Another thing I have appreciated is getting a unique perspective about Israeli society that many people, including Israelis, never get to understand. For the short time I have worked with Arab kids, I have seen that Arab society is very different than what Americans and Israelis generally expect it to be. When speaking to Israelis, including those in mixed cities like Lod, I seem to get one common response about Arabs: they are trained from a young age to hate Jews, and therefore there is no way to reason with them. I saw example of this when talking to someone who was working at an activities fair in Lod at a community center that is predominantly inhabited by Arabs. Even though this man interacts with many Israeli Arabs, he was adamant that Arab citizens of Israel want to see Jews get killed and the eradication of the State of Israel.
While I tend to shy away from political discussions in order to be polite and “politically correct,” even though there is no such thing in Israel, all of the encounters I have had with Arabs have explicitly countered the popular “us vs. them” narrative. All of the Arab educators and activists my group has met know that we are Jewish and here to help the State of Israel, and they have still welcomed us with open arms. They see that there does not need to be a rivalry between Jews and Arabs, and that we can work together to promote causes that benefit both groups. This has also been apparent in the school I’m working in. Though I don’t discuss politics with the kids and teachers I work with, they all know I’m an American Jew who is there because of my strong connection to Israel. The kids I interact with know I am Jewish and speak Hebrew, and instead of judging me they continue to engage me and feel comfortable in my presence.
I have also learned that contrary to the opinion of the man I met at the community center, there is nothing in the Arab curriculum about hating Jews or the State of Israel. These kids start their day with an assembly in which they learn values from the Qur’an, and then they spend the rest of their day learning the standard subjects of Israeli Arab schools such as Arabic, Hebrew, English, math, and science. These kids follow the same basic routine as any other elementary school-aged kids, and yet Israeli Jews who pass by them daily are convinced their routine consists of a gigantic propaganda bubble. I hope that through my interactions with the Arab population of Lod, both Jews and Arabs will be able to dispel the myths about the other and realize the common values and potential that can be brought out when working together for a common goal.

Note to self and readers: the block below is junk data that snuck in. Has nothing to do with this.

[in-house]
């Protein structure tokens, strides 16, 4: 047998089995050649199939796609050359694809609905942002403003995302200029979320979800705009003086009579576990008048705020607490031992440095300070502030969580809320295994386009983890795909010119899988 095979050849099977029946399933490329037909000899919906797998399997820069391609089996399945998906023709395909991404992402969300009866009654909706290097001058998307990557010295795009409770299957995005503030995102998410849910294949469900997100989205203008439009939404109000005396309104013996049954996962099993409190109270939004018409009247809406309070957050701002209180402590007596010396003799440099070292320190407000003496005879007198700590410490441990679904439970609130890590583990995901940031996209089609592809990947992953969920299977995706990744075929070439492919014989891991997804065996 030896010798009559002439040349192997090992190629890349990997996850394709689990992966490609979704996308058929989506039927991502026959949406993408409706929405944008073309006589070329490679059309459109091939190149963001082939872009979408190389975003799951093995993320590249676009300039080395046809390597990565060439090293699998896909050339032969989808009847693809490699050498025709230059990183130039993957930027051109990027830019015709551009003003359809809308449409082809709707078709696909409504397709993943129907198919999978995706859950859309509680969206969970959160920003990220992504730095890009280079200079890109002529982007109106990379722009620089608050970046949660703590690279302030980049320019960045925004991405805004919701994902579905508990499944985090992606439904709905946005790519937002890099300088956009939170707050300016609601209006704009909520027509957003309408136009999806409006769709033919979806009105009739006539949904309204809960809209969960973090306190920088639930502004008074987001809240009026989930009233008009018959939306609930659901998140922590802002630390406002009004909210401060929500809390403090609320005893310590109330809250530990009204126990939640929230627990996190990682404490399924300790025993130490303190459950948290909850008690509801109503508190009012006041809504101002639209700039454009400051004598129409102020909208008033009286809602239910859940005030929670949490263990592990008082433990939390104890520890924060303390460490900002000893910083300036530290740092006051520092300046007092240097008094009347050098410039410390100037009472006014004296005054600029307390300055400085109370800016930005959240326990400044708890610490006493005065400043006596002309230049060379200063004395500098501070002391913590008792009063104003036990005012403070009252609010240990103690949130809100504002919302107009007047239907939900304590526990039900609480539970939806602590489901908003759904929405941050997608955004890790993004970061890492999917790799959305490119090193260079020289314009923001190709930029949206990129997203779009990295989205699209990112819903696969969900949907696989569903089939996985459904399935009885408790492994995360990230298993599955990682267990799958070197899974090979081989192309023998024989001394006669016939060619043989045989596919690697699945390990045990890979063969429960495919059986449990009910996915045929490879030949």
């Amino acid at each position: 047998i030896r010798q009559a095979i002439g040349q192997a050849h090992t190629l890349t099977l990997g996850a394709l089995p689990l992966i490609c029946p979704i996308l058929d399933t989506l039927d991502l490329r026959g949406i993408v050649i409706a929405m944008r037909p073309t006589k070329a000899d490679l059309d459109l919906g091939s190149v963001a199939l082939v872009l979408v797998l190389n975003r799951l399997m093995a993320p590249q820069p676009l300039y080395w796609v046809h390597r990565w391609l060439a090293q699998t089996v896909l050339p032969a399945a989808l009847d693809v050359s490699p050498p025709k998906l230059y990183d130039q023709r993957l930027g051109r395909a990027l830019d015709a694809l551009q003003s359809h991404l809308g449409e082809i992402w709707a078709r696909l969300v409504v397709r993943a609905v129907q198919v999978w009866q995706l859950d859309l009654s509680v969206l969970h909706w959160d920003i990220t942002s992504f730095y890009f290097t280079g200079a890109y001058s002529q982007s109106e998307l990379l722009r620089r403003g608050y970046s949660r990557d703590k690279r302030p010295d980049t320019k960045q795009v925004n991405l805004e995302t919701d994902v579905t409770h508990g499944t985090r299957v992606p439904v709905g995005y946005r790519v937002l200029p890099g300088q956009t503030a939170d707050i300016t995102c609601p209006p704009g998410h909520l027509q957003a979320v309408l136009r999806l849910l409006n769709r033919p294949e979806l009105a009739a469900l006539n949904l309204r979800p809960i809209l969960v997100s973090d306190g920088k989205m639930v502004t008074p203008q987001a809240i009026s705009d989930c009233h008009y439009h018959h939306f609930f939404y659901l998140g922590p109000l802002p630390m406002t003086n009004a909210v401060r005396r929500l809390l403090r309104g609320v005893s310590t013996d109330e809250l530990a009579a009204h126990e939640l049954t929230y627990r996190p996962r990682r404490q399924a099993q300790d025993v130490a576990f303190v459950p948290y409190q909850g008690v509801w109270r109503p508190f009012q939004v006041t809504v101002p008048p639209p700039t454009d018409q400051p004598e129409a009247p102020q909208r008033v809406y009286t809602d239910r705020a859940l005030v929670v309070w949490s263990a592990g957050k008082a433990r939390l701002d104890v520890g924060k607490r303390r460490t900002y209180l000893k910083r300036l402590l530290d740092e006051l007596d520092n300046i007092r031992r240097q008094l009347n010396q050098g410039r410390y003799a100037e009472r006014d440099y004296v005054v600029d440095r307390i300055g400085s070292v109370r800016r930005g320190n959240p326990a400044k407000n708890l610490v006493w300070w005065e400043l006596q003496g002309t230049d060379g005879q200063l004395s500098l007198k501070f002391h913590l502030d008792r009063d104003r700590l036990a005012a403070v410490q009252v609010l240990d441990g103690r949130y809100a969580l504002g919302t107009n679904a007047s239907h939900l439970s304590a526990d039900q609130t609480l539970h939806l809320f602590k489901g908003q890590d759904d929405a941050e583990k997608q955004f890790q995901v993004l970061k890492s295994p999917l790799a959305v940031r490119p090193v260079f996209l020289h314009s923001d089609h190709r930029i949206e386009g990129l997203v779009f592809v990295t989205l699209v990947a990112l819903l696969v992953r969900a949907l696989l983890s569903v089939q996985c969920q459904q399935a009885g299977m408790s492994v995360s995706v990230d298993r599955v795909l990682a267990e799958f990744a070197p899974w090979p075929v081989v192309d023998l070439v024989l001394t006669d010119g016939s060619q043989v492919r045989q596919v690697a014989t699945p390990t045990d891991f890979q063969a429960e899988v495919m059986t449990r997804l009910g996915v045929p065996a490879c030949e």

I am confident that through my continued encounters with the Arab population of Lod, I will be able to build trust between myself and my Arab students and colleagues and establish strong friendships and partnerships. I look forward to learning more about my Arab neighbors, specifically the kids I’m working with, and listening to their feelings about issues that concern them. After I connect to these people more and learn more about their perspectives, I feel I will be much more well-rounded and educated about the issues I care about regarding Israel. I will have ample opportunities to meet and learn from fellow Lodians this coming week, as I start my afternoon volunteer placements at a local library, a community garden, and the Lod Young Adults Center.
Shavua tov (good week) to all! I hope to post more updates soon!